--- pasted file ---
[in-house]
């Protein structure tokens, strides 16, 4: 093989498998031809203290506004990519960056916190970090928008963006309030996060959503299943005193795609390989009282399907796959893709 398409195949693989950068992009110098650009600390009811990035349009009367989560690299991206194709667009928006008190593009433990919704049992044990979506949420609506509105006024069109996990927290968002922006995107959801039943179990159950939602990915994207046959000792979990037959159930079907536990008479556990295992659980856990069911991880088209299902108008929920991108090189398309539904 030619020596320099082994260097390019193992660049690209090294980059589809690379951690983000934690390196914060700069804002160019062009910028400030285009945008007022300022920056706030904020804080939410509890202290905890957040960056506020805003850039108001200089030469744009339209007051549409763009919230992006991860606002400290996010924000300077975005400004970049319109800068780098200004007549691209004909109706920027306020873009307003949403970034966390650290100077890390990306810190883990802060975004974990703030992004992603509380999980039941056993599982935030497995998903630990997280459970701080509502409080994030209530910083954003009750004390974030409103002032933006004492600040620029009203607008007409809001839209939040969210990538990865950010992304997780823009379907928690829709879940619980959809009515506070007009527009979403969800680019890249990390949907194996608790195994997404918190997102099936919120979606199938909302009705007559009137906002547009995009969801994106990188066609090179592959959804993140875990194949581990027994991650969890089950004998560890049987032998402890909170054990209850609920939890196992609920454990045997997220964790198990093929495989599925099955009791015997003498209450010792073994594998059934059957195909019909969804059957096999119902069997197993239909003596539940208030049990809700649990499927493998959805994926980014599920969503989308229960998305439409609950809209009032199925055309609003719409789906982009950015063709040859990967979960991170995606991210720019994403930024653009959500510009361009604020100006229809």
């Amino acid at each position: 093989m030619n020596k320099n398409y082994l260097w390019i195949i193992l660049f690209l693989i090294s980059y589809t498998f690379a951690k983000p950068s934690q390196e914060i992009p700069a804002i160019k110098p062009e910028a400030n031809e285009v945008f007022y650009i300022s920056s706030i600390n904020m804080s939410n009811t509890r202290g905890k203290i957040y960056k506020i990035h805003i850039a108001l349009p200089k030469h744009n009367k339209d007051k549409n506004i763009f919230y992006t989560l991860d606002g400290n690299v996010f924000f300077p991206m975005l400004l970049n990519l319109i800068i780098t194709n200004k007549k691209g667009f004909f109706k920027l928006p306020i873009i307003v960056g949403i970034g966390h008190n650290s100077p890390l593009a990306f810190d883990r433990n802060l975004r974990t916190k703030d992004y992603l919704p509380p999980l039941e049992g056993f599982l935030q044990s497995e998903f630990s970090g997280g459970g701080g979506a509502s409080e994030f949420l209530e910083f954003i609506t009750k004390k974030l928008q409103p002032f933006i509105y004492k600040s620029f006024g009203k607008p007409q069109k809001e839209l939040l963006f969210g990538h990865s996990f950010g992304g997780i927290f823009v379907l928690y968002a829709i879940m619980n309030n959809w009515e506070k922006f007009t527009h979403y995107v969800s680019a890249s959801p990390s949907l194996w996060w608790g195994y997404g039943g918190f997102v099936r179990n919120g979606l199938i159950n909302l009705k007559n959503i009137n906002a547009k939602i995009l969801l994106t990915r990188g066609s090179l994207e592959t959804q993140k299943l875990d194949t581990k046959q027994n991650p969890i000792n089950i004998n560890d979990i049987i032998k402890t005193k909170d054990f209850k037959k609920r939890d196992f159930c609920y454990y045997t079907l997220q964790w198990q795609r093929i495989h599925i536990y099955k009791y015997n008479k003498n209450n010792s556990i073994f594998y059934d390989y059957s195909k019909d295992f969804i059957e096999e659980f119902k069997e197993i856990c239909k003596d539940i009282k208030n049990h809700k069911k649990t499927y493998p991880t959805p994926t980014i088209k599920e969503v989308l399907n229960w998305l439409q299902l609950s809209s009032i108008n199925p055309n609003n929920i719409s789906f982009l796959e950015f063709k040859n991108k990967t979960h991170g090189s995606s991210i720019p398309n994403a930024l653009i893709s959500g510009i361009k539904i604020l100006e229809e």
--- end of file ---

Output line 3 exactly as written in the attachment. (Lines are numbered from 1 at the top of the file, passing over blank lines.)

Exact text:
């Amino acid at each position: 093989m030619n020596k320099n398409y082994l260097w390019i195949i193992l660049f690209l693989i090294s980059y589809t498998f690379a951690k983000p950068s934690q390196e914060i992009p700069a804002i160019k110098p062009e910028a400030n031809e285009v945008f007022y650009i300022s920056s706030i600390n904020m804080s939410n009811t509890r202290g905890k203290i957040y960056k506020i990035h805003i850039a108001l349009p200089k030469h744009n009367k339209d007051k549409n506004i763009f919230y992006t989560l991860d606002g400290n690299v996010f924000f300077p991206m975005l400004l970049n990519l319109i800068i780098t194709n200004k007549k691209g667009f004909f109706k920027l928006p306020i873009i307003v960056g949403i970034g966390h008190n650290s100077p890390l593009a990306f810190d883990r433990n802060l975004r974990t916190k703030d992004y992603l919704p509380p999980l039941e049992g056993f599982l935030q044990s497995e998903f630990s970090g997280g459970g701080g979506a509502s409080e994030f949420l209530e910083f954003i609506t009750k004390k974030l928008q409103p002032f933006i509105y004492k600040s620029f006024g009203k607008p007409q069109k809001e839209l939040l963006f969210g990538h990865s996990f950010g992304g997780i927290f823009v379907l928690y968002a829709i879940m619980n309030n959809w009515e506070k922006f007009t527009h979403y995107v969800s680019a890249s959801p990390s949907l194996w996060w608790g195994y997404g039943g918190f997102v099936r179990n919120g979606l199938i159950n909302l009705k007559n959503i009137n906002a547009k939602i995009l969801l994106t990915r990188g066609s090179l994207e592959t959804q993140k299943l875990d194949t581990k046959q027994n991650p969890i000792n089950i004998n560890d979990i049987i032998k402890t005193k909170d054990f209850k037959k609920r939890d196992f159930c609920y454990y045997t079907l997220q964790w198990q795609r093929i495989h599925i536990y099955k009791y015997n008479k003498n209450n010792s556990i073994f594998y059934d390989y059957s195909k019909d295992f969804i059957e096999e659980f119902k069997e197993i856990c239909k003596d539940i009282k208030n049990h809700k069911k649990t499927y493998p991880t959805p994926t980014i088209k599920e969503v989308l399907n229960w998305l439409q299902l609950s809209s009032i108008n199925p055309n609003n929920i719409s789906f982009l796959e950015f063709k040859n991108k990967t979960h991170g090189s995606s991210i720019p398309n994403a930024l653009i893709s959500g510009i361009k539904i604020l100006e229809e």